3rd Cav Soldier

Sgt. Rudy Hernandez, an infantryman with the 3rd Cavalry Regiment "Brave Rifles," sprang to the aid of civilians injured after a car accident in Las Vegas, Nevada on March 8. Hernandez was on vacation after returning from a deployment to Iraq as part of Operation Inherent Resolve, the effort to defeat the Islamic State in Iraq and Syria.

FORT HOOD — Sgt. Rudy Hernandez was on vacation in his hometown of Las Vegas, Nevada, on March 8 when he witnessed a terrible accident: A black Nissan veered off the road and plowed into a bus stop, where three people had been waiting.

Without hesitation, the 23-year-old infantryman sprang into action.

“I just happened to be in the right place at the right time,” Hernandez said.

The soldier with 1st Squadron, 3rd Cavalry Regiment “Brave Rifles” had recently returned from a nine-month deployment to Iraq as part of Operation Inherent Resolve, the coalition to defeat the Islamic State in Iraq and Syria. He had just finished a workout at the gym and was getting ready to find something to eat when the accident occurred.

“The police said the guy who was driving was racing with another car,” he said. “He was showing off, made a hard left turn and went right into the bus stop.”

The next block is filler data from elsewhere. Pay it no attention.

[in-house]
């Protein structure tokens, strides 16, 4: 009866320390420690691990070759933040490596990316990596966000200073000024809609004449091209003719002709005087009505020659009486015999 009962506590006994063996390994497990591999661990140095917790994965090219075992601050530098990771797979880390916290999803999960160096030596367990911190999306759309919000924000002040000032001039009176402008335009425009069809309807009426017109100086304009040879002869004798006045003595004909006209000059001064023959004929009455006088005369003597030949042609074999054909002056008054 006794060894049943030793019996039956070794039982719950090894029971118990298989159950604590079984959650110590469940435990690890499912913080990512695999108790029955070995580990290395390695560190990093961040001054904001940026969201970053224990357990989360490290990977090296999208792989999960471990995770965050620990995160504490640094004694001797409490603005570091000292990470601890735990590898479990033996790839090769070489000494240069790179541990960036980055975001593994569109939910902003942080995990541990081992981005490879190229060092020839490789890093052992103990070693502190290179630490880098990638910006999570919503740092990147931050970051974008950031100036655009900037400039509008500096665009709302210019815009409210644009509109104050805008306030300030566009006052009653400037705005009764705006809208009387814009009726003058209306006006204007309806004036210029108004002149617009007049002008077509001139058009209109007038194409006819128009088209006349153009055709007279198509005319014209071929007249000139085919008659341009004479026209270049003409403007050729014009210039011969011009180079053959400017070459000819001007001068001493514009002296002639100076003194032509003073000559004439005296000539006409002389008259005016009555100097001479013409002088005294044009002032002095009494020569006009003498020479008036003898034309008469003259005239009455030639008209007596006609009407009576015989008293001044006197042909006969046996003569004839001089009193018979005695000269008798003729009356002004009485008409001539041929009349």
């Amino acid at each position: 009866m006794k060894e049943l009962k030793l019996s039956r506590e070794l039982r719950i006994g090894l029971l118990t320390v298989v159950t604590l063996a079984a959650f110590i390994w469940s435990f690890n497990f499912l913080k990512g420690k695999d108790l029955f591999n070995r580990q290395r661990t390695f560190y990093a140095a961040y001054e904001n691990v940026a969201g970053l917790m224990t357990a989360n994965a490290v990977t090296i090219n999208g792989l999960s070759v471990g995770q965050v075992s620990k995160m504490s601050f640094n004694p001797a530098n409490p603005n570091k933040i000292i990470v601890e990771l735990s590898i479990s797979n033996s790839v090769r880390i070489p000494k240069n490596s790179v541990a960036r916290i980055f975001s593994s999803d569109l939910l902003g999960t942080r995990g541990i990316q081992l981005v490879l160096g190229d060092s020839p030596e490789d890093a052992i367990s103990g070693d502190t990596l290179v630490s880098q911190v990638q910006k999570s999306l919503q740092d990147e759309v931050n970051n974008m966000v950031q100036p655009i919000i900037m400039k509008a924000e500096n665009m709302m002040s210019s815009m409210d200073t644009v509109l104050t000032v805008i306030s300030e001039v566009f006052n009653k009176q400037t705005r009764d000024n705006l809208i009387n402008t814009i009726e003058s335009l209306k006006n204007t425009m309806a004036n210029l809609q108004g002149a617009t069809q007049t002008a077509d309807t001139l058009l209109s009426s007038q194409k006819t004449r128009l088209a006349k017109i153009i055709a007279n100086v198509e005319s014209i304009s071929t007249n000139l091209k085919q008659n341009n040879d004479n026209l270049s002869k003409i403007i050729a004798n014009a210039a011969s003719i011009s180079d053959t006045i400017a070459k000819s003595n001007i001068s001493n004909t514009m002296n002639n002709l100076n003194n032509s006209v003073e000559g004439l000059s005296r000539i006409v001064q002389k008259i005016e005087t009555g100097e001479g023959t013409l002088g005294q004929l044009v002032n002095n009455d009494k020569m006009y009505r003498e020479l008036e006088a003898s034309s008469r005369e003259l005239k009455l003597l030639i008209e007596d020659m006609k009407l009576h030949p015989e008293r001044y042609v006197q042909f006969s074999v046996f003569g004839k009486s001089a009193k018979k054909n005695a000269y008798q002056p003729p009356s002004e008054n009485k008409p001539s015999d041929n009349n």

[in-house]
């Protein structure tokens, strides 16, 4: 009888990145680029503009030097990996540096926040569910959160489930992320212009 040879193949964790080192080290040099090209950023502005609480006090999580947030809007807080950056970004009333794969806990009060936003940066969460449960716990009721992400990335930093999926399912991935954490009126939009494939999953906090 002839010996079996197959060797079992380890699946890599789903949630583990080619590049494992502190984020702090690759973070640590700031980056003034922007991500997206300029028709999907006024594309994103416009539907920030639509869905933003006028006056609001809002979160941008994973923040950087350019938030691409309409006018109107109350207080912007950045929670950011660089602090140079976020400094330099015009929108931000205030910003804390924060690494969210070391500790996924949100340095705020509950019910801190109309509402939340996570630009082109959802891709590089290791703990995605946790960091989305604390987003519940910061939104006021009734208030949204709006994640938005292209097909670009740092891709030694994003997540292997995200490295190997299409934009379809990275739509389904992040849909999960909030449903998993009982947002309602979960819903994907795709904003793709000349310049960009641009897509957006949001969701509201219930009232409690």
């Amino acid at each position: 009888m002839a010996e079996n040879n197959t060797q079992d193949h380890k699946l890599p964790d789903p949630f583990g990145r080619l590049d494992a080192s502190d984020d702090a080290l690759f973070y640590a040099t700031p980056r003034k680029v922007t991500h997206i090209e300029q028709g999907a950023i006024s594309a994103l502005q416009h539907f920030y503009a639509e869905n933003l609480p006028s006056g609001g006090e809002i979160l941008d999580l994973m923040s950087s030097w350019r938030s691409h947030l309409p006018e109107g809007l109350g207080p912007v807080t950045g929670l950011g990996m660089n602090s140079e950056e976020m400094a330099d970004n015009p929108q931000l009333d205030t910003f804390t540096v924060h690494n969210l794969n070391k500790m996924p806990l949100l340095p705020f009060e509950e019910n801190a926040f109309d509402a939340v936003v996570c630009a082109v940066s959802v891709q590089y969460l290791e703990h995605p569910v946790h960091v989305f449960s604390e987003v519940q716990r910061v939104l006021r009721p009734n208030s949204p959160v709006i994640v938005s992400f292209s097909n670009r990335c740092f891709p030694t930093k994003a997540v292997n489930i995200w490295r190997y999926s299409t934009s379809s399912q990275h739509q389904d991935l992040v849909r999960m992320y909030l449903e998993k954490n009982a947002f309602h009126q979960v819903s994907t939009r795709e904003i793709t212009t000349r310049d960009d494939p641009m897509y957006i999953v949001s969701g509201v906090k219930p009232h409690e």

The first person Hernandez reached was a female who had been hit and thrown through the air approximately 10 feet before hitting a pole. After getting her to become responsive, he found out she was having trouble breathing so, using the first aid skills he learned as a combat life saver, he put her on her side with her legs up to help calm her down and stabilize her breathing.

Another pedestrian in the area arrived to help, so he left the woman in the new person’s care to assist the next person injured. A man waiting at the bus stop had been pinned underneath the car, so Hernandez and a few more people who had arrived to help moved the car off of the injured man. He realized the man had severe wounds on his legs, so Hernandez used a belt as a tourniquet to control the bleeding.

When Las Vegas police arrived, the Brave Rifles trooper was able to provide a full assessment of what he witnessed and the first aid procedures he had used. Unfortunately, the injured man later died at the hospital.

“The man’s sister and his mother recently reached out to me to thank me for trying,” Hernandez said. “At least I was able to give him a little more time. The lady I helped just reached out to me around three or four days ago. I guess she’d been trying to find me for about two weeks. It felt good.”

Hernandez said it was just the right thing to do.

“I can’t speak for all soldiers, but I know my own soldiers would have done the same thing.”

dbryant@kdhnews.com | 254-501-7554

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